I don’t know what I would have done if anybody had presented me with the idea of a “gap” year back in the early 1980s when I was going through the process of considering college.
|Malia Obama and her father, the president, board Air Force One earlier this year for a trip together. In just over a year, she'll be off on her own -- bound for Cambridge, Mass.,and the Ivy League life. Photograph provided by the White House.|
Probably would have wound up trying to get some sort of job to bring in some money. But then again, wasn’t the point of continuing one’s studies beyond the level of a high school diploma that we got to divert the need to work for a living for a few years?
ALL OF THIS has been banging about my brain since the moment Sunday morning when I looked at my cellphone and saw I had received an e-mail from the Chicago Sun-Times telling me of BREAKING NEWS.
As in Malia Obama, the 17-year-old daughter of President Barack Obama, deciding she was going to continue her education at Harvard University – the place where her parents attended law school. It really doesn't take much to qualify as "news" on the Sunday broadcasts or the Monday ayem newspapers. Remember how much of former politico Pat Quinn's Sunday stunts got good "play?"
Malia, with any luck, will get to hang around Harvard Yard a few years, gain some academic and personal experiences, then make her efforts to amount to something in life beyond being Obama’s eldest daughter.
But it wasn’t until I saw follow-up reports in the websites of the Chicago Tribune (she was the lede story), the New York Times (she took a back seat to her father’s Correspondent’s dinner appearance the night before) and the Washington Post that the gap year angle jumped out.
MALIA WILL HOLD off of attending actual classes until the autumn of 2017. She won’t be a graduate until the early 2020s. She’ll use the year off to partake in some sort of travel or work or personal project that will enhance her as a human being.
Even more so than the Ivy League degree will do.
White House officials would not say exactly what Malia would do with that year off. Which makes me wonder how long until the joke machines will go into overtime.
As it is already, the idea of someone taking time off between high school and college for reasons other than having to help financially to support their families usually gets played up as a kid being some sort of lazy goof.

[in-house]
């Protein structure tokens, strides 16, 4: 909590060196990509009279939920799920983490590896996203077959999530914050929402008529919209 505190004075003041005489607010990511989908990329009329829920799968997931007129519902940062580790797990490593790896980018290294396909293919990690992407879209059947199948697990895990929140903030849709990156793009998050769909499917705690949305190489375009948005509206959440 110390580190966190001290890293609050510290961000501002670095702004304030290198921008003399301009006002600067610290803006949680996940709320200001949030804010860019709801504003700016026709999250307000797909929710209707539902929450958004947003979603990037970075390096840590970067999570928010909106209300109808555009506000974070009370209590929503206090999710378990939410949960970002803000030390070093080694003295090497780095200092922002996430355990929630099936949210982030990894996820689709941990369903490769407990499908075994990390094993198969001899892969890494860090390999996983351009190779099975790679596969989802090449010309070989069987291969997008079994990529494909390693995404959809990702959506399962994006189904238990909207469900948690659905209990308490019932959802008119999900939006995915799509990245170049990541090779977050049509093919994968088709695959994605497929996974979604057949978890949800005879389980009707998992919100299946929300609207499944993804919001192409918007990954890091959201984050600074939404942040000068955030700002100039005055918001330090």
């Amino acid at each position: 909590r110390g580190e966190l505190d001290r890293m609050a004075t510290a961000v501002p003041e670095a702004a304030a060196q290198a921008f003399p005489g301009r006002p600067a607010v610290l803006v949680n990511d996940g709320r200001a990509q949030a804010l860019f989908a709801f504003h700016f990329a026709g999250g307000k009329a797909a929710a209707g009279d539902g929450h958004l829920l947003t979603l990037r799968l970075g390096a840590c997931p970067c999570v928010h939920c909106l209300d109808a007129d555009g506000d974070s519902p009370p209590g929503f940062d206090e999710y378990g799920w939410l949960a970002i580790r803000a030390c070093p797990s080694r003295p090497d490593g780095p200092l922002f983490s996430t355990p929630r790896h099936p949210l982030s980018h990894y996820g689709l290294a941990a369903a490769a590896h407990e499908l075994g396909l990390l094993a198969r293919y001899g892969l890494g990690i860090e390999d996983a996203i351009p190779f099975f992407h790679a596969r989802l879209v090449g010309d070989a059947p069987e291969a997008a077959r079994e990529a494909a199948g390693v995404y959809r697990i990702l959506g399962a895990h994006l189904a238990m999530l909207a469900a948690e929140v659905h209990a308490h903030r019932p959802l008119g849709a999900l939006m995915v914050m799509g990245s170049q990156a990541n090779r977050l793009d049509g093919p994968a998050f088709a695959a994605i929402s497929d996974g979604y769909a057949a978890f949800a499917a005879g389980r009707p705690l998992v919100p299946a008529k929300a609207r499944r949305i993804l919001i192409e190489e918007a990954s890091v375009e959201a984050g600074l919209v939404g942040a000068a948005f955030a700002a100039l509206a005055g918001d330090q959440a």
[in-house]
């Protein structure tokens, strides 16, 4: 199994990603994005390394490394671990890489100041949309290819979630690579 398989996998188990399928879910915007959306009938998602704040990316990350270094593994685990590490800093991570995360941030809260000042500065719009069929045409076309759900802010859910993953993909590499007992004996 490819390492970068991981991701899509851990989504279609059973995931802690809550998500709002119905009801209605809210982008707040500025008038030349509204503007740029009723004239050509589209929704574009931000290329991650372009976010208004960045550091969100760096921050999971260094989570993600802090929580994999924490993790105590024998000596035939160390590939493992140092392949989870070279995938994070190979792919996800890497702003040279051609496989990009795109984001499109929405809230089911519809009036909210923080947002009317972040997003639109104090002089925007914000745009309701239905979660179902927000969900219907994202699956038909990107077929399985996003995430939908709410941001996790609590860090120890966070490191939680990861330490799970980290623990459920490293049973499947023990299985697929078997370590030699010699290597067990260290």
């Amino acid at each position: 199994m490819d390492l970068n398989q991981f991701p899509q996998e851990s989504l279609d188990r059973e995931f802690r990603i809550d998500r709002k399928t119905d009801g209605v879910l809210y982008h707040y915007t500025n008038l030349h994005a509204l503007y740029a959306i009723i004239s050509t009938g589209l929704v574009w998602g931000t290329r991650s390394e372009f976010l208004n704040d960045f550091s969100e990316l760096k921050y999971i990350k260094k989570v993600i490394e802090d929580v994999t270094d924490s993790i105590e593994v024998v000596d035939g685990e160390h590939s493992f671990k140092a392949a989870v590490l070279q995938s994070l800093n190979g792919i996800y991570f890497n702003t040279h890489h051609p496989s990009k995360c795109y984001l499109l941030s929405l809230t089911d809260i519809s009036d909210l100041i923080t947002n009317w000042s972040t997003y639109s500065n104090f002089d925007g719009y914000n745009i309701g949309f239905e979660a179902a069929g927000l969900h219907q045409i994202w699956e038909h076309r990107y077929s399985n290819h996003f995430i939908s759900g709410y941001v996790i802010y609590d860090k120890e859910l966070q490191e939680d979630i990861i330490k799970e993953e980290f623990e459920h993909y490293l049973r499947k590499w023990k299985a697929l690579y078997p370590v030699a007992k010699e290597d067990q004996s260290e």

THEY’RE EITHER JUST being lazy and doing nothing, or else they come from some sort of wealth that enables them to travel somewhere to engage in a drunken, ribald sojourn through Europe or some other semi-exotic place.
Of course, some people want to believe that’s about all a college education amounts to these days – usually the kind of people who didn’t go straight from high school to higher education because they didn’t have the qualifications to do so themselves.
Now I’m not trying to mock Malia. I’ve never met her or sister Sasha, but I hope she is able to figure out something worthwhile to do so she doesn’t waste a year of her life.
I know in my case, going straight into academia was probably the most significant thing I could have done with the 1983-84 academic year. I suspect I would have wound up stuck working in some sort of retail job. That is, after recovering from the smack upside my head that my mother -- who pumped the idea of attending college into my head constantly -- would have given me.
PERHAPS AT THE Carson, Pirie, Scott store at the River Oaks shopping mall in suburban Calumet City, Ill. (where I lived at the time, and I wound up a few years later working at a Carson’s store at the now-defunct Lincoln Mall in suburban Matteson for a few months because my first news-related job paid miniscule-ly).
Not exactly an experience that taught me much, other than how enjoyable it was (and remains) to be able to write for a living about the people and places around me.
Here’s hoping Malia can figure out a more worthy experience for the upcoming year, or else that shouting noise we hear emanating from the White House in coming months may well be the presidential parents yelling at their eldest daughter to get off her lazy duff and do something with her life.
One final thought: I never expected Malia to be among the crew of students at a place like Chicago State University, but why didn’t any Chicago schools make it into her mix of considerations. It may have been good enough to employ Barack Obama at one point, but the University of Chicago (and Chicago in general) definitely feels like a place in the family’s past.